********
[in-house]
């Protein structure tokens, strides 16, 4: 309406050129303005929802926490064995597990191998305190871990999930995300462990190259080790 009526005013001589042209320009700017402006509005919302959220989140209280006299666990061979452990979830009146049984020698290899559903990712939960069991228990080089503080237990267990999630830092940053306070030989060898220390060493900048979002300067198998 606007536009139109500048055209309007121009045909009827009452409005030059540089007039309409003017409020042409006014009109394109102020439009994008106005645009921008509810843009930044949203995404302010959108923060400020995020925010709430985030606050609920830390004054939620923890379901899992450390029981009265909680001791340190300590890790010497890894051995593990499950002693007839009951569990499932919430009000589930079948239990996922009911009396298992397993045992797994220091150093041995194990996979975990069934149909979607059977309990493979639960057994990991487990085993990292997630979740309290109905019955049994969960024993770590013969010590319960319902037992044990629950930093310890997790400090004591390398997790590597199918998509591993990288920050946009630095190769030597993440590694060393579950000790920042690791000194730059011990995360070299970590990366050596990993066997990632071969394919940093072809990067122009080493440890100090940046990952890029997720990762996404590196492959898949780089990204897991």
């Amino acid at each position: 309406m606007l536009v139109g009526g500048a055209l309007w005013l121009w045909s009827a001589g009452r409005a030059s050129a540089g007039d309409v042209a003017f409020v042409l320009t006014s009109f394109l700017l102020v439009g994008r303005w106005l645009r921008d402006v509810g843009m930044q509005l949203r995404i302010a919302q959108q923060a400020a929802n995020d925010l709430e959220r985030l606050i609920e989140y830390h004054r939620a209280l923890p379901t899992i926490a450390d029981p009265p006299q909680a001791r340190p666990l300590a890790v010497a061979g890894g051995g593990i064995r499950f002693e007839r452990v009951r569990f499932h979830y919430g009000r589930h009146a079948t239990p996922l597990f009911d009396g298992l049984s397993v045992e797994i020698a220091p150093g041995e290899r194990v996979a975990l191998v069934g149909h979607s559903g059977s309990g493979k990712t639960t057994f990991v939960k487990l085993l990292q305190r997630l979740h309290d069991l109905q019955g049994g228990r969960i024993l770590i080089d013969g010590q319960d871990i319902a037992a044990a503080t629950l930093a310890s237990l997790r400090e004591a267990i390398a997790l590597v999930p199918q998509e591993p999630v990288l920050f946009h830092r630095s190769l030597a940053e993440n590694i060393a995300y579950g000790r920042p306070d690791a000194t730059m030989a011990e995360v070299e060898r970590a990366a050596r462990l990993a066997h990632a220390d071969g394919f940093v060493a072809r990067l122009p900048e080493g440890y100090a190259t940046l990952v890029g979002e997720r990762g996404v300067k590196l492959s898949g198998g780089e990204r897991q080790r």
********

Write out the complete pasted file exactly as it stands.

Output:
[in-house]
């Protein structure tokens, strides 16, 4: 309406050129303005929802926490064995597990191998305190871990999930995300462990190259080790 009526005013001589042209320009700017402006509005919302959220989140209280006299666990061979452990979830009146049984020698290899559903990712939960069991228990080089503080237990267990999630830092940053306070030989060898220390060493900048979002300067198998 606007536009139109500048055209309007121009045909009827009452409005030059540089007039309409003017409020042409006014009109394109102020439009994008106005645009921008509810843009930044949203995404302010959108923060400020995020925010709430985030606050609920830390004054939620923890379901899992450390029981009265909680001791340190300590890790010497890894051995593990499950002693007839009951569990499932919430009000589930079948239990996922009911009396298992397993045992797994220091150093041995194990996979975990069934149909979607059977309990493979639960057994990991487990085993990292997630979740309290109905019955049994969960024993770590013969010590319960319902037992044990629950930093310890997790400090004591390398997790590597199918998509591993990288920050946009630095190769030597993440590694060393579950000790920042690791000194730059011990995360070299970590990366050596990993066997990632071969394919940093072809990067122009080493440890100090940046990952890029997720990762996404590196492959898949780089990204897991």
């Amino acid at each position: 309406m606007l536009v139109g009526g500048a055209l309007w005013l121009w045909s009827a001589g009452r409005a030059s050129a540089g007039d309409v042209a003017f409020v042409l320009t006014s009109f394109l700017l102020v439009g994008r303005w106005l645009r921008d402006v509810g843009m930044q509005l949203r995404i302010a919302q959108q923060a400020a929802n995020d925010l709430e959220r985030l606050i609920e989140y830390h004054r939620a209280l923890p379901t899992i926490a450390d029981p009265p006299q909680a001791r340190p666990l300590a890790v010497a061979g890894g051995g593990i064995r499950f002693e007839r452990v009951r569990f499932h979830y919430g009000r589930h009146a079948t239990p996922l597990f009911d009396g298992l049984s397993v045992e797994i020698a220091p150093g041995e290899r194990v996979a975990l191998v069934g149909h979607s559903g059977s309990g493979k990712t639960t057994f990991v939960k487990l085993l990292q305190r997630l979740h309290d069991l109905q019955g049994g228990r969960i024993l770590i080089d013969g010590q319960d871990i319902a037992a044990a503080t629950l930093a310890s237990l997790r400090e004591a267990i390398a997790l590597v999930p199918q998509e591993p999630v990288l920050f946009h830092r630095s190769l030597a940053e993440n590694i060393a995300y579950g000790r920042p306070d690791a000194t730059m030989a011990e995360v070299e060898r970590a990366a050596r462990l990993a066997h990632a220390d071969g394919f940093v060493a072809r990067l122009p900048e080493g440890y100090a190259t940046l990952v890029g979002e997720r990762g996404v300067k590196l492959s898949g198998g780089e990204r897991q080790r």